The European Union’s plan to facilitate safe travel by verifying people’s coronavirus status is taking flight.
The EU Digital COVID Certificate, a health pass that will allow European citizens to travel throughout the bloc’s 27 nations without having to quarantine, was proposed by the European Commission (EC) in March.
The QR code-enabled certificate, which is available in digital or paper form, and free of charge, provides proof that a person has been vaccinated against COVID-19, tested negative, or recovered from an infection.
And, so far, seven countries across the bloc have already started using the system, the European Commission said on Monday (June 1), this being: Bulgaria, Czechia, Denmark, Germany, Greece, Croatia and Poland.
22 successful tests
The “technical backbone” of the EU’s travel pass system is now live in the form of a “gateway” that provides verification of the security features contained in the QR codes of the certificates.
“This will allow citizens and authorities to be sure that the certificates are authentic,” the EC said, noting that 22 countries have “already tested the gateway successfully.”
While the EU Digital COVID Certificate officially kicks in July 1, member states that have passed their technical tests, and are ready to issue certificates, can now start using the system on a voluntary basis.
Those seven countries listed above are the ones already issuing passes, the EC said, while other countries are waiting for when all functions are deployed nationwide.
“More countries will join in the coming days and weeks,” said the EC.
“Seven Member States is a good start,” said Commissioner for Internal Market Thierry Breton. “I encourage others to follow as soon as possible. The timely preparation will allow the full system to be up and running by July 1 – when the proposal enters into application and the EU will be on time to open up again this summer.”
From July 1, a “phasing-in period of six weeks” will occur for countries that need additional time.
Ireland, for example, has announced plans to reopen its borders to foreign tourists on July 19 using the EU health pass.
“EU citizens are looking forward to travelling again, and they want to do so safely. Having an EU certificate is a crucial step on the way,” said Stella Kyriakides, Commissioner for Health and Food Safety.
Europe’s aviation, travel and tourism sectors have applauded the certificate’s progress in gaining parliamentary approval.
IATA, CLIA, the ETC and ECTAA, among several others, welcomed the program in a joint-letter posted in April.
Extending pass to non-EU countries
While the EU Digital COVID Certificate is currently only available to Europeans, work on extending the pass to non-EU countries, such as a Canada, is underway.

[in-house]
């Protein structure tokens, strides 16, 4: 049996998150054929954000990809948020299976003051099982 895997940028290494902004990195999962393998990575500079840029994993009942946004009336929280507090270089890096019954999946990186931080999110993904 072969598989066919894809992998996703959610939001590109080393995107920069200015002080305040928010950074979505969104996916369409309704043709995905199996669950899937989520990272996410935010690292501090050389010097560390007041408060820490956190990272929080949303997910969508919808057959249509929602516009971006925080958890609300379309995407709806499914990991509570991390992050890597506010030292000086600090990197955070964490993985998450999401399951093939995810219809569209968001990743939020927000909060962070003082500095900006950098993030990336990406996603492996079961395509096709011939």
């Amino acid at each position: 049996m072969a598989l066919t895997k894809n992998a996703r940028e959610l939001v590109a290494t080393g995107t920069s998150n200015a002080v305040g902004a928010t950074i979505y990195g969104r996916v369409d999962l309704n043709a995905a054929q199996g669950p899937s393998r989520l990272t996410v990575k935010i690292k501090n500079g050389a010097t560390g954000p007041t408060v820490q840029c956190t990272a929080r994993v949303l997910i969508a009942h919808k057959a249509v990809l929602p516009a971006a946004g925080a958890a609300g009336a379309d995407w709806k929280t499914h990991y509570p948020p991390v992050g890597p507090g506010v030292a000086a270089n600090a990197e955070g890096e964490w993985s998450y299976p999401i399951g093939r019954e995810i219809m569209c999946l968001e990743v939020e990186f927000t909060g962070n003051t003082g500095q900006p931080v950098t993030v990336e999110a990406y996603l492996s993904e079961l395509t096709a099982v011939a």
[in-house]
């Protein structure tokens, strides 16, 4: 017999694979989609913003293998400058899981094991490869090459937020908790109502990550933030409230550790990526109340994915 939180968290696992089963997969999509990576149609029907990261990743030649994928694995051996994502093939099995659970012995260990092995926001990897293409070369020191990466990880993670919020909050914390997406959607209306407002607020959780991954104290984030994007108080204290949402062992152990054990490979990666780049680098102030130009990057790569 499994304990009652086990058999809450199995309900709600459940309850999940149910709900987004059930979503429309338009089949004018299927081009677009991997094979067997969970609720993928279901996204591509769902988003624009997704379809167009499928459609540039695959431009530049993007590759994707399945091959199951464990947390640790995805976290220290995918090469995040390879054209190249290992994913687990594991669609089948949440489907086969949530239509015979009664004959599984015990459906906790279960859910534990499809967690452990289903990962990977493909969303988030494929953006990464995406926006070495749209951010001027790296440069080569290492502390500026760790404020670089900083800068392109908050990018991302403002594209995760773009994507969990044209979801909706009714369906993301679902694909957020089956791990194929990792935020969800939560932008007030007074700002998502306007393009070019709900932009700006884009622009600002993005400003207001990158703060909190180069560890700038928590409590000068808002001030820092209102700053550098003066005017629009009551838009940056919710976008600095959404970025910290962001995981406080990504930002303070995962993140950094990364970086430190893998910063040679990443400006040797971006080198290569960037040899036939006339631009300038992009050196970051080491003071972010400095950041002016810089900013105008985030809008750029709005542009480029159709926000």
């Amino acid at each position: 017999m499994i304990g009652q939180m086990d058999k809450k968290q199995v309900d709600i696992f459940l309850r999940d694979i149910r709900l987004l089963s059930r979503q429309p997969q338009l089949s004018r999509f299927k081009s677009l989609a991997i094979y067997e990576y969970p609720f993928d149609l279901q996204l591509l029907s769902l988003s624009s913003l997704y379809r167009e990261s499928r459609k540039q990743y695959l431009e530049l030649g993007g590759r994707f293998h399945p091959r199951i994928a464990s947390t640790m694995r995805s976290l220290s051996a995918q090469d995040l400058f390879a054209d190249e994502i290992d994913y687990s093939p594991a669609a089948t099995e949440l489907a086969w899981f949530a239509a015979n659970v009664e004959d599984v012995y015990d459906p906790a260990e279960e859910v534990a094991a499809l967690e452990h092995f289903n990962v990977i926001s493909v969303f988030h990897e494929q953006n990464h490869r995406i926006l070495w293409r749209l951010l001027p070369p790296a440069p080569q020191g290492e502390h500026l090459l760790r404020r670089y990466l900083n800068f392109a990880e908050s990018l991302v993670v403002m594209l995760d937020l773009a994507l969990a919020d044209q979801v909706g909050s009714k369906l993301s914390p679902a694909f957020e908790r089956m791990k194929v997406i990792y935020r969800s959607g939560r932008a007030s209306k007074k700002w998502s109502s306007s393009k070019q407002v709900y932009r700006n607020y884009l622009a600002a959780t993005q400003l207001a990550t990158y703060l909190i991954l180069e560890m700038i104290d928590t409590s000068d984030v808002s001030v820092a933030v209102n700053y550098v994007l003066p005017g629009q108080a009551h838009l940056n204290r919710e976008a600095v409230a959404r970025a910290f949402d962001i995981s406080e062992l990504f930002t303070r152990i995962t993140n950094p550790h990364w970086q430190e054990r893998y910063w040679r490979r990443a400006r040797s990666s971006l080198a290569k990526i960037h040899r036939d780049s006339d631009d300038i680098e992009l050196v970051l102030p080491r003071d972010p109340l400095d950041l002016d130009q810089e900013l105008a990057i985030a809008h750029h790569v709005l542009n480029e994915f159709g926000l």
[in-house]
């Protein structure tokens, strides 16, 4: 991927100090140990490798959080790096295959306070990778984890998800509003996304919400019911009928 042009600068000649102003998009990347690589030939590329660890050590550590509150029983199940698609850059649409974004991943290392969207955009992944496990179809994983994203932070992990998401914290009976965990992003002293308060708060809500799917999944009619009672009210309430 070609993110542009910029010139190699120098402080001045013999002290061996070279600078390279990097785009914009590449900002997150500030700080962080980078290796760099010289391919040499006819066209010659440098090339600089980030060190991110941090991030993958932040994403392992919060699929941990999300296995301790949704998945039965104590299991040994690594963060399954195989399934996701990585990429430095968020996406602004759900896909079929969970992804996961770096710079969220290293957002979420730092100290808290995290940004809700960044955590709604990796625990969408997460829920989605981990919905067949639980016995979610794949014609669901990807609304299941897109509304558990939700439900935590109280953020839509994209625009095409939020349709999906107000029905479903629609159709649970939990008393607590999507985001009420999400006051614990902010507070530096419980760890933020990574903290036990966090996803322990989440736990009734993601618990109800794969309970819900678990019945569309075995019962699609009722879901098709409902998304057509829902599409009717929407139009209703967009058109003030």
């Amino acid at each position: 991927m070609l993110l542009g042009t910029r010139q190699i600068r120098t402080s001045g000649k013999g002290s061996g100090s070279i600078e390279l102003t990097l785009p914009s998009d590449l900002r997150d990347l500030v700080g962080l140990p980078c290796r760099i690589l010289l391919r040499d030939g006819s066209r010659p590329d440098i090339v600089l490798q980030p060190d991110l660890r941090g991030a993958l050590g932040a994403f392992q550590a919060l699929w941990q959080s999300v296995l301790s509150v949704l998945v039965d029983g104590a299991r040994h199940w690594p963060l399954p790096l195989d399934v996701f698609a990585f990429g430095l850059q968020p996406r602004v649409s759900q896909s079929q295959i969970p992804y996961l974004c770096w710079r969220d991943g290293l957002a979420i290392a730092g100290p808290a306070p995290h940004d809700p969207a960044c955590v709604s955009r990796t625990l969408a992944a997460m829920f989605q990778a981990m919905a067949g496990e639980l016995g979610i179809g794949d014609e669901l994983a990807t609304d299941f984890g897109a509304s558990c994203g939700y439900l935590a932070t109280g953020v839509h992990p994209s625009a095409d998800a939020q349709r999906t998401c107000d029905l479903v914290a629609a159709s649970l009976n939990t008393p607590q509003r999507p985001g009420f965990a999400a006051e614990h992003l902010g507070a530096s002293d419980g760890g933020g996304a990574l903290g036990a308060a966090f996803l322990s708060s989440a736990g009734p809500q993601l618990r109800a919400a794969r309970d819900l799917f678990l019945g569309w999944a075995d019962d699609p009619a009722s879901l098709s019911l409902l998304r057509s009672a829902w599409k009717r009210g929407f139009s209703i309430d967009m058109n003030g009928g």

Italy’s Health Minister Roberto Speranza, in a TV interview on Sunday, said he would like to see the pass extended to countries such as Japan, the United States and Canada.
“I will make this proposal at the upcoming meeting of EU health ministers, and if we find a way to share this tool, we can help the mobility of European citizens," said Speranza.
Meanwhile, Commission chief Ursula von der Leyen tweeted on Wednesday (June 2) that the EU has now passed 250 million vaccinations and that more than 80 million Europeans are fully vaccinated.
“We are on track to reach our goal: deliver enough doses to vaccinate 70% of the adult EU population in July,” she wrote.
An updated overview on the EU Digital COVID Certificate is available here.
At the same time, the International Air Transport Association's (IATA) has also released its own app – the IATA Travel Pass – for enhancing compliance with health requirements for air passengers.
Canada still working on it
Canada’s progress in launching its own vaccine certification system has been slow at best.
Prime Minister Justin Trudeau has acknowledged that Canada is one of many countries exploring requirements for international travel, but has been cool towards mandating health passes on the domestic level.
A digital pass that would allow travellers to show proof of a COVID-19 vaccination, or recovery from the virus, may be added to the already-built ArriveCAN app, Health Minister Patty Hajdu told CBC News on May 1.
Transport Minister Omar Alghabra has met with his counterparts in the G7 to discuss the coordination of a platform that “works well with other countries,” Alghabra said at a virtual event hosted by the Mississauga Board of Trade on May 28.
The platform will recognize both vaccinated foreign travellers entering Canada while equipping Canadians with health credentials for travel abroad, he said.
“The government is working on it,” Alghabra said, naming a variety of collaborators, including the International Civil Aviation Organization, the Canada Border Services Agency, the Public Health Agency of Canada and Canada’s provinces.
Vaccine certificates will be on Canada's agenda at the G7 Summit in the U.K. from June 11-13.
Canadians, generally speaking, are in favour of travellers being required to show vaccine proof for domestic travel, according to a Nanos Research survey posted last month.
In another survey of 1,000 Canadians, Ipsos found that six in ten Canadians (61%) say that only people who have been vaccinated should be allowed to do things that involve large groups of people, such public transit, flying, or attending cultural and sports events.
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